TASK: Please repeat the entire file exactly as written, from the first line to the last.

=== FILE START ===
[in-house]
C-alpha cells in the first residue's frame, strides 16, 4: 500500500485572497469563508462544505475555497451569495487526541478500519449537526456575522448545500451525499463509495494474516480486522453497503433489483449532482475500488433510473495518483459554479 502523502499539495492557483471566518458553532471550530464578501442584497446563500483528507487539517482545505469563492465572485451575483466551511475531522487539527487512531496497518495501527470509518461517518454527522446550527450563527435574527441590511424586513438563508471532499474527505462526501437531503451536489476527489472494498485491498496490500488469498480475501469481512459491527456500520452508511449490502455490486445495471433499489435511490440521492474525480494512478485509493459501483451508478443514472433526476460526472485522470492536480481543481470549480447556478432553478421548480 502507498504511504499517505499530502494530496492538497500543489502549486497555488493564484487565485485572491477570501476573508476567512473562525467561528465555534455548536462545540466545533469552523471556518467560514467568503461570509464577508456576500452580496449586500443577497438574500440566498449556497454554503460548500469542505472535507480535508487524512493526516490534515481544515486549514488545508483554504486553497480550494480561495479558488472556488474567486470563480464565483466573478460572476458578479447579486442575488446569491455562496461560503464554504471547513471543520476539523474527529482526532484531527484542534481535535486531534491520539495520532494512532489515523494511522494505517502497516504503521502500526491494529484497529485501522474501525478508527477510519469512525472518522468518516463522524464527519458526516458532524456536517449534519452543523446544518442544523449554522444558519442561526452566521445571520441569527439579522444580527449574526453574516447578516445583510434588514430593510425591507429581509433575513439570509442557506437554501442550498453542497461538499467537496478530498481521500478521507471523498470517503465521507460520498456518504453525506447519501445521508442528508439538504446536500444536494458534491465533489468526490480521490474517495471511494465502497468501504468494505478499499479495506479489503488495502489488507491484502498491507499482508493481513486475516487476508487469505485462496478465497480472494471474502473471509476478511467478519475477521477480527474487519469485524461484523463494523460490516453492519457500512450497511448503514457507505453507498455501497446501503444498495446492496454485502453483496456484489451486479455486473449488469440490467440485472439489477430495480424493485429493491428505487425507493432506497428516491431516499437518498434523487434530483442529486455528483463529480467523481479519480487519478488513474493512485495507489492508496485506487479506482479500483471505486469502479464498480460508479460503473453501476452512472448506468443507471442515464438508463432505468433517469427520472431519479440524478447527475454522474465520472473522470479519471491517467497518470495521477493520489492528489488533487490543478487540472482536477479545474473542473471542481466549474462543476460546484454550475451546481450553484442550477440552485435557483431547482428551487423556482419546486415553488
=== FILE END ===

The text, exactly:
[in-house]
C-alpha cells in the first residue's frame, strides 16, 4: 500500500485572497469563508462544505475555497451569495487526541478500519449537526456575522448545500451525499463509495494474516480486522453497503433489483449532482475500488433510473495518483459554479 502523502499539495492557483471566518458553532471550530464578501442584497446563500483528507487539517482545505469563492465572485451575483466551511475531522487539527487512531496497518495501527470509518461517518454527522446550527450563527435574527441590511424586513438563508471532499474527505462526501437531503451536489476527489472494498485491498496490500488469498480475501469481512459491527456500520452508511449490502455490486445495471433499489435511490440521492474525480494512478485509493459501483451508478443514472433526476460526472485522470492536480481543481470549480447556478432553478421548480 502507498504511504499517505499530502494530496492538497500543489502549486497555488493564484487565485485572491477570501476573508476567512473562525467561528465555534455548536462545540466545533469552523471556518467560514467568503461570509464577508456576500452580496449586500443577497438574500440566498449556497454554503460548500469542505472535507480535508487524512493526516490534515481544515486549514488545508483554504486553497480550494480561495479558488472556488474567486470563480464565483466573478460572476458578479447579486442575488446569491455562496461560503464554504471547513471543520476539523474527529482526532484531527484542534481535535486531534491520539495520532494512532489515523494511522494505517502497516504503521502500526491494529484497529485501522474501525478508527477510519469512525472518522468518516463522524464527519458526516458532524456536517449534519452543523446544518442544523449554522444558519442561526452566521445571520441569527439579522444580527449574526453574516447578516445583510434588514430593510425591507429581509433575513439570509442557506437554501442550498453542497461538499467537496478530498481521500478521507471523498470517503465521507460520498456518504453525506447519501445521508442528508439538504446536500444536494458534491465533489468526490480521490474517495471511494465502497468501504468494505478499499479495506479489503488495502489488507491484502498491507499482508493481513486475516487476508487469505485462496478465497480472494471474502473471509476478511467478519475477521477480527474487519469485524461484523463494523460490516453492519457500512450497511448503514457507505453507498455501497446501503444498495446492496454485502453483496456484489451486479455486473449488469440490467440485472439489477430495480424493485429493491428505487425507493432506497428516491431516499437518498434523487434530483442529486455528483463529480467523481479519480487519478488513474493512485495507489492508496485506487479506482479500483471505486469502479464498480460508479460503473453501476452512472448506468443507471442515464438508463432505468433517469427520472431519479440524478447527475454522474465520472473522470479519471491517467497518470495521477493520489492528489488533487490543478487540472482536477479545474473542473471542481466549474462543476460546484454550475451546481450553484442550477440552485435557483431547482428551487423556482419546486415553488